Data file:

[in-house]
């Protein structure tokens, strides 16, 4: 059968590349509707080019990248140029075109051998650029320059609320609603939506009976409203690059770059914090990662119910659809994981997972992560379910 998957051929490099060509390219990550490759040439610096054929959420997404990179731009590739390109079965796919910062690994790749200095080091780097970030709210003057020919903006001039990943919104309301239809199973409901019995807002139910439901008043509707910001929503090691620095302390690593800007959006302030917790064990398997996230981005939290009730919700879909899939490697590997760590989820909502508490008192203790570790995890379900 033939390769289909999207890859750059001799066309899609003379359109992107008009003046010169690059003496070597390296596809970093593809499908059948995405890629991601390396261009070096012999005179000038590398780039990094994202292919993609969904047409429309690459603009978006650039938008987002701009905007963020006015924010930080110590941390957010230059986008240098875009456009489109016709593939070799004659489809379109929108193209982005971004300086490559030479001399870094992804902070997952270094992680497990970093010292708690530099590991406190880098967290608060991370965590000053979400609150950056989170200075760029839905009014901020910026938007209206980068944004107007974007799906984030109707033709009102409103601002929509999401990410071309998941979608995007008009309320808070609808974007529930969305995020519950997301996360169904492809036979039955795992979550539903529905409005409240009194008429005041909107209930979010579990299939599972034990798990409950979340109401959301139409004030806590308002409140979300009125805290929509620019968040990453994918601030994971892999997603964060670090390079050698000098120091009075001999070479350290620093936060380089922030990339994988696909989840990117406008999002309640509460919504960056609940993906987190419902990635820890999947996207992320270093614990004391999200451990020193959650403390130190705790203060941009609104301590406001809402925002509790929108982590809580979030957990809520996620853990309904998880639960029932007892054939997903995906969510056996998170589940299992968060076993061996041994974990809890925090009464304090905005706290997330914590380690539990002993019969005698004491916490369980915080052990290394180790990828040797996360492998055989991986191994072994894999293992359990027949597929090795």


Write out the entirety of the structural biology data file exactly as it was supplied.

[in-house]
């Protein structure tokens, strides 16, 4: 059968590349509707080019990248140029075109051998650029320059609320609603939506009976409203690059770059914090990662119910659809994981997972992560379910 998957051929490099060509390219990550490759040439610096054929959420997404990179731009590739390109079965796919910062690994790749200095080091780097970030709210003057020919903006001039990943919104309301239809199973409901019995807002139910439901008043509707910001929503090691620095302390690593800007959006302030917790064990398997996230981005939290009730919700879909899939490697590997760590989820909502508490008192203790570790995890379900 033939390769289909999207890859750059001799066309899609003379359109992107008009003046010169690059003496070597390296596809970093593809499908059948995405890629991601390396261009070096012999005179000038590398780039990094994202292919993609969904047409429309690459603009978006650039938008987002701009905007963020006015924010930080110590941390957010230059986008240098875009456009489109016709593939070799004659489809379109929108193209982005971004300086490559030479001399870094992804902070997952270094992680497990970093010292708690530099590991406190880098967290608060991370965590000053979400609150950056989170200075760029839905009014901020910026938007209206980068944004107007974007799906984030109707033709009102409103601002929509999401990410071309998941979608995007008009309320808070609808974007529930969305995020519950997301996360169904492809036979039955795992979550539903529905409005409240009194008429005041909107209930979010579990299939599972034990798990409950979340109401959301139409004030806590308002409140979300009125805290929509620019968040990453994918601030994971892999997603964060670090390079050698000098120091009075001999070479350290620093936060380089922030990339994988696909989840990117406008999002309640509460919504960056609940993906987190419902990635820890999947996207992320270093614990004391999200451990020193959650403390130190705790203060941009609104301590406001809402925002509790929108982590809580979030957990809520996620853990309904998880639960029932007892054939997903995906969510056996998170589940299992968060076993061996041994974990809890925090009464304090905005706290997330914590380690539990002993019969005698004491916490369980915080052990290394180790990828040797996360492998055989991986191994072994894999293992359990027949597929090795």